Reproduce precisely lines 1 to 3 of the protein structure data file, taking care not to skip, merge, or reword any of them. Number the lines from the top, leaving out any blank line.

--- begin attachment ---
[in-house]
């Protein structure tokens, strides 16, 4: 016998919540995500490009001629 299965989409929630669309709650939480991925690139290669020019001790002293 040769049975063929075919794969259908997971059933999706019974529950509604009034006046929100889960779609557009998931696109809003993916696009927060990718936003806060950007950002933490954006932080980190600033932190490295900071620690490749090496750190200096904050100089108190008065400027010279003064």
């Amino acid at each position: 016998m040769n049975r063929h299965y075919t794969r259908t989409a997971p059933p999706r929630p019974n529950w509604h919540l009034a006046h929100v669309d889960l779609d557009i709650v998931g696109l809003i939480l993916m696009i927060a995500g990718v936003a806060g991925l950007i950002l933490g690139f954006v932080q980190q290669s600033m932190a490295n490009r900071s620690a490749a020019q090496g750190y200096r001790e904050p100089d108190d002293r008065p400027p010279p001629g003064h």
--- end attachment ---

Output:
[in-house]
């Protein structure tokens, strides 16, 4: 016998919540995500490009001629 299965989409929630669309709650939480991925690139290669020019001790002293 040769049975063929075919794969259908997971059933999706019974529950509604009034006046929100889960779609557009998931696109809003993916696009927060990718936003806060950007950002933490954006932080980190600033932190490295900071620690490749090496750190200096904050100089108190008065400027010279003064």
């Amino acid at each position: 016998m040769n049975r063929h299965y075919t794969r259908t989409a997971p059933p999706r929630p019974n529950w509604h919540l009034a006046h929100v669309d889960l779609d557009i709650v998931g696109l809003i939480l993916m696009i927060a995500g990718v936003a806060g991925l950007i950002l933490g690139f954006v932080q980190q290669s600033m932190a490295n490009r900071s620690a490749a020019q090496g750190y200096r001790e904050p100089d108190d002293r008065p400027p010279p001629g003064h």